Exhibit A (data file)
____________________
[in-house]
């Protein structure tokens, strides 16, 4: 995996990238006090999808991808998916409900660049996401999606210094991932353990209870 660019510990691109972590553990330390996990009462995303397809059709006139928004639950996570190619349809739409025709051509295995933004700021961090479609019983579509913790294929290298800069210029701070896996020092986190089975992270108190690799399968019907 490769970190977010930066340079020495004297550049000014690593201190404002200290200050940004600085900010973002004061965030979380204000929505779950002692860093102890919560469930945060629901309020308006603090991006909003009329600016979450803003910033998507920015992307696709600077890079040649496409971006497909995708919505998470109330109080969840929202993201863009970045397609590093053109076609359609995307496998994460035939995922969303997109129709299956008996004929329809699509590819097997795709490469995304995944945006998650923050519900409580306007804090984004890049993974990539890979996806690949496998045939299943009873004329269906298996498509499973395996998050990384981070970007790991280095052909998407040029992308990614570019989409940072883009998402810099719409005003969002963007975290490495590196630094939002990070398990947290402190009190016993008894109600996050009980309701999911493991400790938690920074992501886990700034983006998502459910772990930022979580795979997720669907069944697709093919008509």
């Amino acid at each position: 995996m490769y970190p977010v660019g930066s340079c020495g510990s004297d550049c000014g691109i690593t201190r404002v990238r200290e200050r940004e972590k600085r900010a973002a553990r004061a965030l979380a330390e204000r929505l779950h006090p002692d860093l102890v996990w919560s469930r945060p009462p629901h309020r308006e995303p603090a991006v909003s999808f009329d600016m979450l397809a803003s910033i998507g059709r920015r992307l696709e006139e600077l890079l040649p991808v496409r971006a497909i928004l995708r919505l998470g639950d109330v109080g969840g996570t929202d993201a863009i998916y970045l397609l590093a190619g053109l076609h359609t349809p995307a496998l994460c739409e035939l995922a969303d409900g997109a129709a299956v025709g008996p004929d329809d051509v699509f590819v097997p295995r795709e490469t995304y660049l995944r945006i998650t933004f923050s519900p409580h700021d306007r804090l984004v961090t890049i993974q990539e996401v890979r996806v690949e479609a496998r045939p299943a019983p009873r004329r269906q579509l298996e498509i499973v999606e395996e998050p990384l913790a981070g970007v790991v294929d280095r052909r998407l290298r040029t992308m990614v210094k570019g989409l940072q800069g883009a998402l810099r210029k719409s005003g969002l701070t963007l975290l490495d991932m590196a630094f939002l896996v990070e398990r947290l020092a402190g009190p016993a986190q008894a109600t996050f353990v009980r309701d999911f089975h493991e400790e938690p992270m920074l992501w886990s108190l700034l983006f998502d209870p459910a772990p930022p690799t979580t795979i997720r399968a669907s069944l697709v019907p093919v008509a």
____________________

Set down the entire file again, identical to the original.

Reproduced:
[in-house]
């Protein structure tokens, strides 16, 4: 995996990238006090999808991808998916409900660049996401999606210094991932353990209870 660019510990691109972590553990330390996990009462995303397809059709006139928004639950996570190619349809739409025709051509295995933004700021961090479609019983579509913790294929290298800069210029701070896996020092986190089975992270108190690799399968019907 490769970190977010930066340079020495004297550049000014690593201190404002200290200050940004600085900010973002004061965030979380204000929505779950002692860093102890919560469930945060629901309020308006603090991006909003009329600016979450803003910033998507920015992307696709600077890079040649496409971006497909995708919505998470109330109080969840929202993201863009970045397609590093053109076609359609995307496998994460035939995922969303997109129709299956008996004929329809699509590819097997795709490469995304995944945006998650923050519900409580306007804090984004890049993974990539890979996806690949496998045939299943009873004329269906298996498509499973395996998050990384981070970007790991280095052909998407040029992308990614570019989409940072883009998402810099719409005003969002963007975290490495590196630094939002990070398990947290402190009190016993008894109600996050009980309701999911493991400790938690920074992501886990700034983006998502459910772990930022979580795979997720669907069944697709093919008509």
């Amino acid at each position: 995996m490769y970190p977010v660019g930066s340079c020495g510990s004297d550049c000014g691109i690593t201190r404002v990238r200290e200050r940004e972590k600085r900010a973002a553990r004061a965030l979380a330390e204000r929505l779950h006090p002692d860093l102890v996990w919560s469930r945060p009462p629901h309020r308006e995303p603090a991006v909003s999808f009329d600016m979450l397809a803003s910033i998507g059709r920015r992307l696709e006139e600077l890079l040649p991808v496409r971006a497909i928004l995708r919505l998470g639950d109330v109080g969840g996570t929202d993201a863009i998916y970045l397609l590093a190619g053109l076609h359609t349809p995307a496998l994460c739409e035939l995922a969303d409900g997109a129709a299956v025709g008996p004929d329809d051509v699509f590819v097997p295995r795709e490469t995304y660049l995944r945006i998650t933004f923050s519900p409580h700021d306007r804090l984004v961090t890049i993974q990539e996401v890979r996806v690949e479609a496998r045939p299943a019983p009873r004329r269906q579509l298996e498509i499973v999606e395996e998050p990384l913790a981070g970007v790991v294929d280095r052909r998407l290298r040029t992308m990614v210094k570019g989409l940072q800069g883009a998402l810099r210029k719409s005003g969002l701070t963007l975290l490495d991932m590196a630094f939002l896996v990070e398990r947290l020092a402190g009190p016993a986190q008894a109600t996050f353990v009980r309701d999911f089975h493991e400790e938690p992270m920074l992501w886990s108190l700034l983006f998502d209870p459910a772990p930022p690799t979580t795979i997720r399968a669907s069944l697709v019907p093919v008509a």